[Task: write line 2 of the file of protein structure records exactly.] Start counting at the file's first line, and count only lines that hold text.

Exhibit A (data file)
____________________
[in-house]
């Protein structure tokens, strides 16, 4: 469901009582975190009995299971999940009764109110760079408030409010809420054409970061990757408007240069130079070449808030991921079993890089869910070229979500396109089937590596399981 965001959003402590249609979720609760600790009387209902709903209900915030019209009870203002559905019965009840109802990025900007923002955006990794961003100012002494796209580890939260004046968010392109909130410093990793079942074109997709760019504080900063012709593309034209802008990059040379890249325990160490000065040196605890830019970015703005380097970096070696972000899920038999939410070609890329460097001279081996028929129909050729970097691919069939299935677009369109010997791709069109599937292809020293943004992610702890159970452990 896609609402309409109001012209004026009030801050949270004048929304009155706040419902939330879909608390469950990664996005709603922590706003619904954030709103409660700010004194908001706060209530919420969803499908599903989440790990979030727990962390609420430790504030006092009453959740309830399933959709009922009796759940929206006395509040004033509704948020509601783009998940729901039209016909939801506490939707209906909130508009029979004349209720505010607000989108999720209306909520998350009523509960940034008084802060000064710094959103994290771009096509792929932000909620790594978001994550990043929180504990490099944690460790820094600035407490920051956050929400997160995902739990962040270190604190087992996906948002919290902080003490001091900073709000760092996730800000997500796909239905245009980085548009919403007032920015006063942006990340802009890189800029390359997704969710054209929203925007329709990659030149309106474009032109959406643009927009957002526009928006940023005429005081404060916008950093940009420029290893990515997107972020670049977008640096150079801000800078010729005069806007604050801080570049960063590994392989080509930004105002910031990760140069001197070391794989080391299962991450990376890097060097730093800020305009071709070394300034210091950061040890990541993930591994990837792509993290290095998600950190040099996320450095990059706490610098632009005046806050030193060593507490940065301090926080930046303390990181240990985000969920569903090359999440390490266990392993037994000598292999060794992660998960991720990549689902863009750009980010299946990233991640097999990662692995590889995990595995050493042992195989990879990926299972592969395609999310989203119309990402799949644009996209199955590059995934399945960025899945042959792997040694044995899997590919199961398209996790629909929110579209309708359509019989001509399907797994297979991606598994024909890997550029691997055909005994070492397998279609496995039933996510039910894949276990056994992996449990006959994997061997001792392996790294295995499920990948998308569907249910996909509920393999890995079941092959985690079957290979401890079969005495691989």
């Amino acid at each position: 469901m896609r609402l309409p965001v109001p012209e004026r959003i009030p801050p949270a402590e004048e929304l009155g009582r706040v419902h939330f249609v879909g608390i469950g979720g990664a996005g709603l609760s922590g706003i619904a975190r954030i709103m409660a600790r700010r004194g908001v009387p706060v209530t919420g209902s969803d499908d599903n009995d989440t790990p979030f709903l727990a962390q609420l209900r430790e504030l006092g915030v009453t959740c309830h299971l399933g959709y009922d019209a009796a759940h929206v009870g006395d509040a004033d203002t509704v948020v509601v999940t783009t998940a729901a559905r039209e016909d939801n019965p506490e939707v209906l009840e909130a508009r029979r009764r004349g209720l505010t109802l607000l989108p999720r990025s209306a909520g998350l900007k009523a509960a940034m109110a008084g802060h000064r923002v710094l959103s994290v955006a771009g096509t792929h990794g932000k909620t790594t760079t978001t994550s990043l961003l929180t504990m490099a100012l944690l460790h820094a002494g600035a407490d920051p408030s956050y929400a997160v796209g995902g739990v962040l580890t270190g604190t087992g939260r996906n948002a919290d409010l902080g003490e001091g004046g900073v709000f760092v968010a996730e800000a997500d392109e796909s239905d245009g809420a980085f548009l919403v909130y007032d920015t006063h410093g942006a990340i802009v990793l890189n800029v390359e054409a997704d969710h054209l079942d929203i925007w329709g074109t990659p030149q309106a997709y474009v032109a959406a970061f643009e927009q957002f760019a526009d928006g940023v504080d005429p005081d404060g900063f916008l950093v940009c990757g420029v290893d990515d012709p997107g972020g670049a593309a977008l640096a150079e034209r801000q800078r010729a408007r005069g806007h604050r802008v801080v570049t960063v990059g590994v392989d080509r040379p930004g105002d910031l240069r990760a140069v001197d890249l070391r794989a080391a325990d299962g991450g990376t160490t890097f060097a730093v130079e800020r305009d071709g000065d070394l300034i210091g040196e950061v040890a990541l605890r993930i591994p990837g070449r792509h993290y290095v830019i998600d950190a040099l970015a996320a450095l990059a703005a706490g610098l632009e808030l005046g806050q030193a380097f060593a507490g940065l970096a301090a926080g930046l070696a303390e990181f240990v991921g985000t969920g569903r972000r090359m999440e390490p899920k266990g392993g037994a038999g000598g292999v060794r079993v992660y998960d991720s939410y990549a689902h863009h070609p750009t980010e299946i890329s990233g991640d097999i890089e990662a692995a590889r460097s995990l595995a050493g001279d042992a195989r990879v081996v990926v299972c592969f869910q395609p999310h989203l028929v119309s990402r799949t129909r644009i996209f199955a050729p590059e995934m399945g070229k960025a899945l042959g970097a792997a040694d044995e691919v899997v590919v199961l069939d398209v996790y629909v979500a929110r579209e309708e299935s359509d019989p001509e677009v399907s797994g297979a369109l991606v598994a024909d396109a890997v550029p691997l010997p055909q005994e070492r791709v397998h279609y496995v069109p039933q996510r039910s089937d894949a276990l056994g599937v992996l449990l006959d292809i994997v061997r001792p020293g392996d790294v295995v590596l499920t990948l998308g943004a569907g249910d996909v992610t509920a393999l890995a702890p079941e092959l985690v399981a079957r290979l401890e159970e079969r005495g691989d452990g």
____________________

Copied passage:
């Protein structure tokens, strides 16, 4: 469901009582975190009995299971999940009764109110760079408030409010809420054409970061990757408007240069130079070449808030991921079993890089869910070229979500396109089937590596399981 965001959003402590249609979720609760600790009387209902709903209900915030019209009870203002559905019965009840109802990025900007923002955006990794961003100012002494796209580890939260004046968010392109909130410093990793079942074109997709760019504080900063012709593309034209802008990059040379890249325990160490000065040196605890830019970015703005380097970096070696972000899920038999939410070609890329460097001279081996028929129909050729970097691919069939299935677009369109010997791709069109599937292809020293943004992610702890159970452990 896609609402309409109001012209004026009030801050949270004048929304009155706040419902939330879909608390469950990664996005709603922590706003619904954030709103409660700010004194908001706060209530919420969803499908599903989440790990979030727990962390609420430790504030006092009453959740309830399933959709009922009796759940929206006395509040004033509704948020509601783009998940729901039209016909939801506490939707209906909130508009029979004349209720505010607000989108999720209306909520998350009523509960940034008084802060000064710094959103994290771009096509792929932000909620790594978001994550990043929180504990490099944690460790820094600035407490920051956050929400997160995902739990962040270190604190087992996906948002919290902080003490001091900073709000760092996730800000997500796909239905245009980085548009919403007032920015006063942006990340802009890189800029390359997704969710054209929203925007329709990659030149309106474009032109959406643009927009957002526009928006940023005429005081404060916008950093940009420029290893990515997107972020670049977008640096150079801000800078010729005069806007604050801080570049960063590994392989080509930004105002910031990760140069001197070391794989080391299962991450990376890097060097730093800020305009071709070394300034210091950061040890990541993930591994990837792509993290290095998600950190040099996320450095990059706490610098632009005046806050030193060593507490940065301090926080930046303390990181240990985000969920569903090359999440390490266990392993037994000598292999060794992660998960991720990549689902863009750009980010299946990233991640097999990662692995590889995990595995050493042992195989990879990926299972592969395609999310989203119309990402799949644009996209199955590059995934399945960025899945042959792997040694044995899997590919199961398209996790629909929110579209309708359509019989001509399907797994297979991606598994024909890997550029691997055909005994070492397998279609496995039933996510039910894949276990056994992996449990006959994997061997001792392996790294295995499920990948998308569907249910996909509920393999890995079941092959985690079957290979401890079969005495691989």